* Yuan opens at strong-side limit of trading band
* C.bank midpoint restrains excessive appreciation
* Yuan at all-time high of 6.2380/dlr
* Entrenched appreciation trend saps demand for dollars
SHANGHAI, Oct 26 (Reuters) - China's central bank reined in the yuan's appreciation on Friday as the currency hit a record high and bumped against the upper limit of its trading band for the second straight day.
The central bank set its daily midpoint at 6.3010 versus the dollar on Friday morning, the strongest midpoint level since June 20. That granted the yuan more space to appreciate after the currency closed at its strong-side limit of 6.2417 on Thursday.
But the extra space was used up on the very first trade, as the yuan opened at 6.2380, its strongest level ever. The rate stayed firmly at that level through the first 90 minutes of trade.
Thursday marked the first time on record that spot yuan has bumped up against the strong-side limit. The central bank allows the exchange rate to rise or fall by 1 percent from the mid-point it sets each morning. That band was increased from 0.5 percent in April this year.
Some analysts have speculated in recent weeks that the People's Bank of China is intervening to strengthen the currency in response to anti-China rhetoric in the U.S. presidential election campaign.
But recent events suggest that the PBOC's stronger fixings have primarily acted as a restraint against what authorities might consider excessive appreciation, rather than the cause of such appreciation.
Traders say that demand from both corporations and banks is behind the yuan's rally. With the appreciation trend seemingly entrenched, market participants fear delaying their yuan purchases will mean paying a higher price.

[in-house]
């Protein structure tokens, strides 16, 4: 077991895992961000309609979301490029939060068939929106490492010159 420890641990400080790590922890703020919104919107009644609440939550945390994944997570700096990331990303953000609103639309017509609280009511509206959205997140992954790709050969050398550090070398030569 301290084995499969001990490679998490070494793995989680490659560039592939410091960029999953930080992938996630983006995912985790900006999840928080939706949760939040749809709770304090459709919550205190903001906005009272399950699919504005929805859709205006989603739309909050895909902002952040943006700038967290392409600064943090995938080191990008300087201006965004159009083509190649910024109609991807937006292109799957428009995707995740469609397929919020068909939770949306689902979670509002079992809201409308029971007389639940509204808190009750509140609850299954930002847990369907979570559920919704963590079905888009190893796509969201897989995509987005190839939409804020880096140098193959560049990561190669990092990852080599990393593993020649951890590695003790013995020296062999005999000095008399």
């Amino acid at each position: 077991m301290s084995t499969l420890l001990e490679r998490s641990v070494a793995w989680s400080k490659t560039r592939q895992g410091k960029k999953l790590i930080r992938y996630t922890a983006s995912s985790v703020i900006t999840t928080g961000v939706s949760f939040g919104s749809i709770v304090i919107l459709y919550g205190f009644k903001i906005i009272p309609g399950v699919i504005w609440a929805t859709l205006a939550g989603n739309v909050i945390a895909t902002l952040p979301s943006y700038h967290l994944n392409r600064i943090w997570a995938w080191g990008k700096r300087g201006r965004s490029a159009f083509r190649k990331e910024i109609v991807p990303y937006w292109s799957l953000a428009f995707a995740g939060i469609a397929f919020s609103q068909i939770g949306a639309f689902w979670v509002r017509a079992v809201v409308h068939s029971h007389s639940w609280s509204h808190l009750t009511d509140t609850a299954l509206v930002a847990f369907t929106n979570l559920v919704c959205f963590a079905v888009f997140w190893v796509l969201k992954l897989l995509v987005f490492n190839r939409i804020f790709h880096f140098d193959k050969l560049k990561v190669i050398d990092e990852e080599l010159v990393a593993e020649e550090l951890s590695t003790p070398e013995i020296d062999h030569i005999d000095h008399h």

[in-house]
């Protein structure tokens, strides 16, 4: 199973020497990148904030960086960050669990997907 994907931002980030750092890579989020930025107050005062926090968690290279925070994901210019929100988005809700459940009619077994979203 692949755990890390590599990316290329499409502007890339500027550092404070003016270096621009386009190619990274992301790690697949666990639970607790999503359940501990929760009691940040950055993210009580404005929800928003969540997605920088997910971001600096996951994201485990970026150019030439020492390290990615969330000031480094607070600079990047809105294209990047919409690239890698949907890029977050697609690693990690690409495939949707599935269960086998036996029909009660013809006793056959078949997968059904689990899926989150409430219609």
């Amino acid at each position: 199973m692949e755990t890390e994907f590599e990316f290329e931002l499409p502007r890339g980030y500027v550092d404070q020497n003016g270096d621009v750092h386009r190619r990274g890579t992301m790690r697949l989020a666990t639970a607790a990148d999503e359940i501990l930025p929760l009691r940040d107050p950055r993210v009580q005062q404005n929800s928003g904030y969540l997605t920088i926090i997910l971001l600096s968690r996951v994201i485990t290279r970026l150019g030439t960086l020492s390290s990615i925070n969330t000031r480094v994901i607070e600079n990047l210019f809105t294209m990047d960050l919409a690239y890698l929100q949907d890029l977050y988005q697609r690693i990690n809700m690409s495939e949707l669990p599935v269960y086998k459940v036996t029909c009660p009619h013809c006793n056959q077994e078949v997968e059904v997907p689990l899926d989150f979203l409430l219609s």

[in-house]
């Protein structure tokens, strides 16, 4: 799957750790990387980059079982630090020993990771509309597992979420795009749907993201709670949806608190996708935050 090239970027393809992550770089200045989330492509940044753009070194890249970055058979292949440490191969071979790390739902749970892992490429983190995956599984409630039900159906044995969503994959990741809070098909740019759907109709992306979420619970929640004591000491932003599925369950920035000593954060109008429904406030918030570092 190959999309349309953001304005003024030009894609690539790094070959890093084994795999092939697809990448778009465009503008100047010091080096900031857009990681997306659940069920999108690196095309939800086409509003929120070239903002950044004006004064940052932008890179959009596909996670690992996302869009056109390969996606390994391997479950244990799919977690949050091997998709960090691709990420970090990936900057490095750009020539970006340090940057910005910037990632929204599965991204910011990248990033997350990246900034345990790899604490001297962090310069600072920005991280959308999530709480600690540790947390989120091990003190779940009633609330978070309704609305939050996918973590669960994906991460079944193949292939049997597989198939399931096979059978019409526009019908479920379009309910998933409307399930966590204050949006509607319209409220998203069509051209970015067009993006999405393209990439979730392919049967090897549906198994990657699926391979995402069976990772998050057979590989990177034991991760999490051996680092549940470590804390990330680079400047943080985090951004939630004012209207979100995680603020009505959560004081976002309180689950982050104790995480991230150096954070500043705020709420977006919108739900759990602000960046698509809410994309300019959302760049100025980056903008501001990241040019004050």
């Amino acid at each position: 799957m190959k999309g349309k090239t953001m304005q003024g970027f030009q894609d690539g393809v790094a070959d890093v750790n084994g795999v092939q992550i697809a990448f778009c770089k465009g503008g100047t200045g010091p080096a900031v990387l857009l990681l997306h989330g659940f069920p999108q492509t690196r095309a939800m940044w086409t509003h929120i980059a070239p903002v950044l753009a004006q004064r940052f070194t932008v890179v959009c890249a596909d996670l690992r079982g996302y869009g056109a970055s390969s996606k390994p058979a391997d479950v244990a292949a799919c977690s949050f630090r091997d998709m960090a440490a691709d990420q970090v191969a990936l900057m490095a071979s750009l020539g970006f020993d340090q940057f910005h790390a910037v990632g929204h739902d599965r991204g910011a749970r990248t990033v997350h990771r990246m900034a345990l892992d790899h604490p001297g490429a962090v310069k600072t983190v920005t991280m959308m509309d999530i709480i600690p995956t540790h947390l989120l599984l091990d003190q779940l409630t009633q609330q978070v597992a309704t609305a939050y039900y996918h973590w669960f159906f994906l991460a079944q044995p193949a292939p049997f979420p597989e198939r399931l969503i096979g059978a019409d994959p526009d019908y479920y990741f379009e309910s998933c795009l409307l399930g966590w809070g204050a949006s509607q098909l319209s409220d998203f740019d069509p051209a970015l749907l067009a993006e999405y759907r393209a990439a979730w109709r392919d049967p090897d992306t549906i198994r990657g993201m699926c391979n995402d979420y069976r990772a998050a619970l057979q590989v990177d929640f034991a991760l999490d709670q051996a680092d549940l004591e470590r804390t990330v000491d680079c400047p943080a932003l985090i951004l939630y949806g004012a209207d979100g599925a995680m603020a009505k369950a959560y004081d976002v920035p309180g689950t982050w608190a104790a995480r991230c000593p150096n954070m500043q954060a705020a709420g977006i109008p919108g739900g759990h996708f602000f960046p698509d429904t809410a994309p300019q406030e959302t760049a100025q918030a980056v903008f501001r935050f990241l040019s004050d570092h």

``The feeling now is you're going to take losses if you wait,'' said a trader at a mid-sized Chinese bank in Shanghai.
That concern marks a full reversal from earlier this year, when yuan depreciation and the dollar's strength in global markets prompted both corporates and banks to build up their dollar holdings.
Indeed, traders say the urgency to trade dollars for yuan stems from the need to unwind long dollar positions that market players built up earlier this year.
``Dealers have also taken on a lot of dollars (earlier this year), but now everyone is inclined to sell them. No one is willing to hold dollars. So there are no bids (for dollars),'' said a trader at a joint-stock bank in Shanghai.
Traders mostly doubt that the yuan hitting its upper limit will prompt the central bank to expand the yuan's daily trading band for a second time in a single year.
A more likely outcome, they say, is incremental reform to the way the midpoint is set. Officially, the midpoint is a weighted average of contributions from all dealers in the China Foreign Exchange Trade System, China's interbank market.
But market players widely view the midpoint as an expression of the central bank's intentions for the currency. The dealer banks whose contributions are most heavily weighted in setting the midpoint are state-owned enterprises subject to government influence.
(Additional reporting by Shanghai Newsroom; Editing by Eric Meijer)